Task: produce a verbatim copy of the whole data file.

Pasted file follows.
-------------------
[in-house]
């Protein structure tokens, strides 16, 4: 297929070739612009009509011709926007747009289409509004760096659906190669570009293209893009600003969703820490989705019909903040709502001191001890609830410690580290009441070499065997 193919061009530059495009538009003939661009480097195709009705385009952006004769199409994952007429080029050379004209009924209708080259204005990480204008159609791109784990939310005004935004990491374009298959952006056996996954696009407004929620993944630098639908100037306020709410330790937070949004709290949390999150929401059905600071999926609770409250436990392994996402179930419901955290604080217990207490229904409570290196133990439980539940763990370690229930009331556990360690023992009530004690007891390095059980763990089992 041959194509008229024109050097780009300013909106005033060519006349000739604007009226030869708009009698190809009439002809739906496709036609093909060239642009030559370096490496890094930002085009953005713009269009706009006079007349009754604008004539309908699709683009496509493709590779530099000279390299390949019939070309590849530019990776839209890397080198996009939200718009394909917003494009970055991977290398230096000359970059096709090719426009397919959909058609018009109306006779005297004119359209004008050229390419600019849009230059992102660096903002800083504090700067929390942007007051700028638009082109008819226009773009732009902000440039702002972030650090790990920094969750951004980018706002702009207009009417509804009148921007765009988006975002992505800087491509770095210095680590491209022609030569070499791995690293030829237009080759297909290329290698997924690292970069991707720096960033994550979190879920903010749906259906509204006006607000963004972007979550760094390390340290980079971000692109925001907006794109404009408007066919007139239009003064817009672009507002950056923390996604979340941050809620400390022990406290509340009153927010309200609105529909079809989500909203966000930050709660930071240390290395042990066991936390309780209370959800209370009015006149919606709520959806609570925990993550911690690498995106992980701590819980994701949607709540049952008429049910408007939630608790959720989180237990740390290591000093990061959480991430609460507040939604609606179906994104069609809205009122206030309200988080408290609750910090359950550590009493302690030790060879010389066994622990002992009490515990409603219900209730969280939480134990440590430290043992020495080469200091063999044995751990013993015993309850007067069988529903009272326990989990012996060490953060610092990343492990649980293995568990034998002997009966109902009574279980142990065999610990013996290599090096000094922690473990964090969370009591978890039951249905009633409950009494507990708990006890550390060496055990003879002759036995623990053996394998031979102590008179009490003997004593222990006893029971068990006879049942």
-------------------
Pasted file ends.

[in-house]
């Protein structure tokens, strides 16, 4: 297929070739612009009509011709926007747009289409509004760096659906190669570009293209893009600003969703820490989705019909903040709502001191001890609830410690580290009441070499065997 193919061009530059495009538009003939661009480097195709009705385009952006004769199409994952007429080029050379004209009924209708080259204005990480204008159609791109784990939310005004935004990491374009298959952006056996996954696009407004929620993944630098639908100037306020709410330790937070949004709290949390999150929401059905600071999926609770409250436990392994996402179930419901955290604080217990207490229904409570290196133990439980539940763990370690229930009331556990360690023992009530004690007891390095059980763990089992 041959194509008229024109050097780009300013909106005033060519006349000739604007009226030869708009009698190809009439002809739906496709036609093909060239642009030559370096490496890094930002085009953005713009269009706009006079007349009754604008004539309908699709683009496509493709590779530099000279390299390949019939070309590849530019990776839209890397080198996009939200718009394909917003494009970055991977290398230096000359970059096709090719426009397919959909058609018009109306006779005297004119359209004008050229390419600019849009230059992102660096903002800083504090700067929390942007007051700028638009082109008819226009773009732009902000440039702002972030650090790990920094969750951004980018706002702009207009009417509804009148921007765009988006975002992505800087491509770095210095680590491209022609030569070499791995690293030829237009080759297909290329290698997924690292970069991707720096960033994550979190879920903010749906259906509204006006607000963004972007979550760094390390340290980079971000692109925001907006794109404009408007066919007139239009003064817009672009507002950056923390996604979340941050809620400390022990406290509340009153927010309200609105529909079809989500909203966000930050709660930071240390290395042990066991936390309780209370959800209370009015006149919606709520959806609570925990993550911690690498995106992980701590819980994701949607709540049952008429049910408007939630608790959720989180237990740390290591000093990061959480991430609460507040939604609606179906994104069609809205009122206030309200988080408290609750910090359950550590009493302690030790060879010389066994622990002992009490515990409603219900209730969280939480134990440590430290043992020495080469200091063999044995751990013993015993309850007067069988529903009272326990989990012996060490953060610092990343492990649980293995568990034998002997009966109902009574279980142990065999610990013996290599090096000094922690473990964090969370009591978890039951249905009633409950009494507990708990006890550390060496055990003879002759036995623990053996394998031979102590008179009490003997004593222990006893029971068990006879049942």